From lobster fisheries in Maine to irrigation systems in Nepal, Ostrom found that people developed sophisticated governance systems to ensure sustainable management of natural resources.
Stay clear of the pitfalls
In an article recently published in Ecological Economics, centre researchers Victor Galaz, Beatrice Crona, Henrik Österblom, Per Olsson and Carl Folke have taken Ostrom's work a step further.
They looked at how polycentric governance can be applied on the combined impacts of climate change, ocean acidification and loss of marine biodiversity, all crucial elements of Earth's planetary boundaries.
Polycentric governance comes with a range of exciting prospects. It represents flexible solutions for self-organisations where more formal procedures seem to fail. It can also facilitate experimental efforts and boost learning about Earth system governance. But there are also are several aspects that renders it fragile.
"While polycentric governance certainly holds potential, it is also vulnerable to tensions between actors, unreliable flows of funding and negative institutional interactions," says lead author Victor Galaz.
"Building a polycentric setting also requires a different type of structure than those loose ties maintained by pure information sharing and ad hoc collaboration".
In their study, Galaz and his colleagues conducted in-depth interviews with key representatives of the Global Partnership on Climate, Fisheries and Aquaculture (PaCFA) initiative.
Interview questions were designed to capture the development of how marine governance can be better streamlined to address complex Earth system interactions. The challenges posed by climate change and additional environmental stresses led international organisations like FAO, WorldFish and the World Bank ProFish Programme to identify gaps and better coordinate their work.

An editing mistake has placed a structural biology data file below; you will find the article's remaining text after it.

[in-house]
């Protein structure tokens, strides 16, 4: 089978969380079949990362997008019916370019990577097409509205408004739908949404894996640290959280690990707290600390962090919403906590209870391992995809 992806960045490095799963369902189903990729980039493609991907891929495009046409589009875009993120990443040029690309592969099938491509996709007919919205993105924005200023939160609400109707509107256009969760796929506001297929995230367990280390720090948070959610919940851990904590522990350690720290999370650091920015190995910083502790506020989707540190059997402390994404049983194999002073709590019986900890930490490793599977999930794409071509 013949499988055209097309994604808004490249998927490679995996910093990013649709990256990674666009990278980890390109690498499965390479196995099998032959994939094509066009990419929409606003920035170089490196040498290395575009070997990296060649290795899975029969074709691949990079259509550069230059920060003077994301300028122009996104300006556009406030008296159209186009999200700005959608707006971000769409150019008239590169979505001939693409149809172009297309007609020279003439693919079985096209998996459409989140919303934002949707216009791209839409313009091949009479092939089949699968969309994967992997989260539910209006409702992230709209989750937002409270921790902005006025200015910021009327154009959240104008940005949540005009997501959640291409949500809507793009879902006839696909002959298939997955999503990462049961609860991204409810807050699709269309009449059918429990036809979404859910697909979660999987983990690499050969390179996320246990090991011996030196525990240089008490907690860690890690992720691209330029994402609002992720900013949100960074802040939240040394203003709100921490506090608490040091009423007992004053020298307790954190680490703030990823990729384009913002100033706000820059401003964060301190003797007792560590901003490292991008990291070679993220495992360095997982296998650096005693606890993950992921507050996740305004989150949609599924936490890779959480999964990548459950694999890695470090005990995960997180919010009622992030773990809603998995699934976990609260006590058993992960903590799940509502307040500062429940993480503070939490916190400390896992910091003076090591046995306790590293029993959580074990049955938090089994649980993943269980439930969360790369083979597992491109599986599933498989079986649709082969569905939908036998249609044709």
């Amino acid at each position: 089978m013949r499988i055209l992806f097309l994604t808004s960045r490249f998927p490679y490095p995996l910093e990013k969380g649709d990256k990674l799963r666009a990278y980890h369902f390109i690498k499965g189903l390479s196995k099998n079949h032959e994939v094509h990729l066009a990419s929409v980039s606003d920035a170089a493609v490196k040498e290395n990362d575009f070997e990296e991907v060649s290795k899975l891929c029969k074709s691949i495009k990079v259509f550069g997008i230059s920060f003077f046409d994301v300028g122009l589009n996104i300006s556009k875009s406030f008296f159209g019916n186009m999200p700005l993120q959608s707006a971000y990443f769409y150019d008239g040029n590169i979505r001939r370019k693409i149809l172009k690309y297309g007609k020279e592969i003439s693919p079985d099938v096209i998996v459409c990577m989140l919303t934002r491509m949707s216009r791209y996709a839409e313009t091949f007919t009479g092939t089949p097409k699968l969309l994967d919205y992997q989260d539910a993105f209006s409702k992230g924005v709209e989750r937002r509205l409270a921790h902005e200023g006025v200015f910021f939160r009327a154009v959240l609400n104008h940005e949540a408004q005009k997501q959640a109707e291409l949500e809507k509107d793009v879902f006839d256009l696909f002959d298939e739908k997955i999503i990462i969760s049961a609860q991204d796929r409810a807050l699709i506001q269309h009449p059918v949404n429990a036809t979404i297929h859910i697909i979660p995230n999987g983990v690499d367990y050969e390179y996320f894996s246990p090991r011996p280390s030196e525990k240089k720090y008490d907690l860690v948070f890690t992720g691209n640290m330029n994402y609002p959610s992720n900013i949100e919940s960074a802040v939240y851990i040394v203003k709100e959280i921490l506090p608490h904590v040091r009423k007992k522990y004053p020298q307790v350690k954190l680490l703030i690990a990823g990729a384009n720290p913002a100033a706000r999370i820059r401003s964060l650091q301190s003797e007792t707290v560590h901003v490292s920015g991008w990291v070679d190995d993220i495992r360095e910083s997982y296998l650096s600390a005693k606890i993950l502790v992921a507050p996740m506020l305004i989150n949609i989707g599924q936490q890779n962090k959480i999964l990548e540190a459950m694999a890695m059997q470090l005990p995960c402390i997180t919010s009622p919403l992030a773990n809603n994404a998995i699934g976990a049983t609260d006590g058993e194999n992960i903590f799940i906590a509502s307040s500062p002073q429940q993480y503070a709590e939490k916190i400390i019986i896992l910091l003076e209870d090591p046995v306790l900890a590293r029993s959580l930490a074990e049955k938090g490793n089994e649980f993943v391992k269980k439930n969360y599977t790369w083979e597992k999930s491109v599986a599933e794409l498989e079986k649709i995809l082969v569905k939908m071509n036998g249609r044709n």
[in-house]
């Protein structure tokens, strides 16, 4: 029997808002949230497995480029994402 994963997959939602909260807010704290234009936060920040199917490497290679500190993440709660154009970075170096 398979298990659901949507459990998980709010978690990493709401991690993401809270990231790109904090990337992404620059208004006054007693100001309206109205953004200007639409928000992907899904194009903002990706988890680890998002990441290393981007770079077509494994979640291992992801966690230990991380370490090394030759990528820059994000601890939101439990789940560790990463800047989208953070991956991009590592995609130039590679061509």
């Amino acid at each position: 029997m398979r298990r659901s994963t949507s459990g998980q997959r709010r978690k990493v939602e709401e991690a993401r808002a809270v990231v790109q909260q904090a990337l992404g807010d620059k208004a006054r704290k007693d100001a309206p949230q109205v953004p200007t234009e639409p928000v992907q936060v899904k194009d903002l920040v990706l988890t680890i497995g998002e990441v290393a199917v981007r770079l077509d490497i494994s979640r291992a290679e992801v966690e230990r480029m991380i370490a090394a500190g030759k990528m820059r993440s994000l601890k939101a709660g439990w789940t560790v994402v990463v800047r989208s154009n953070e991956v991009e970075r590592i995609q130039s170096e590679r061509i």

"Climate change, ocean acidification and loss of marine biodiversity are treated as virtually disconnected silos, and the absence of an overarching institutional framework has encouraged nation states, international organisations like FAO and UNEP and local NGOs to self-organise and adjust their work," co-author Beatrice Crona says.
As one representative from a major international biodiversity NGO puts it:
"If anything, there's too many [organisations]. I mean marine work is very fractured in that you have different industries that are engaged in like the oil and gas industry, shipping, fisheries, tourism and so on. So it's a whole flora of different sections and they never tend to get together because they have, you know, very different types of specialties and interests and so on."
A delicate balance
The study shows that although polycentric governance initiatives like PaCFA serve as an important platform for learning and exchange of information, they come with some big challenges.
Not only are they trying to boost international collaboration that can deal with complex interactions between individual planetary boundaries, they also have to strike a balance between building political influence and staying within the mandates of each member organisation.
In fact, keeping the network together has proved challenging.
When PaCFA became heavily involved in the 2009 UN climate negotations in Copenhagen (COP15), the initiative went from one of collaboration and knowledge exchange to a more policy-oriented one.
Tension among its members increased when the political nature of some of its goals conflicted with the mandate of some of the member organisations.
A useful reading for many
The article reveal some critical and possibly generic challenges that could provide useful reading for similar global initiatives elsewhere.
"The role of PaCFA and similar initiatives will be of increasing interest in the future, but the many inherent vulnerabilities pose severe challenges for the effectiveness of them," Galaz concludes.
Source: Galaz, V., et al., Polycentric systems and interacting planetary boundaries — Emerging governance of climate change—ocean acidification—marine biodiversity, Ecol. Econ. (2011), doi:10.1016/j.ecolecon.2011.11.012
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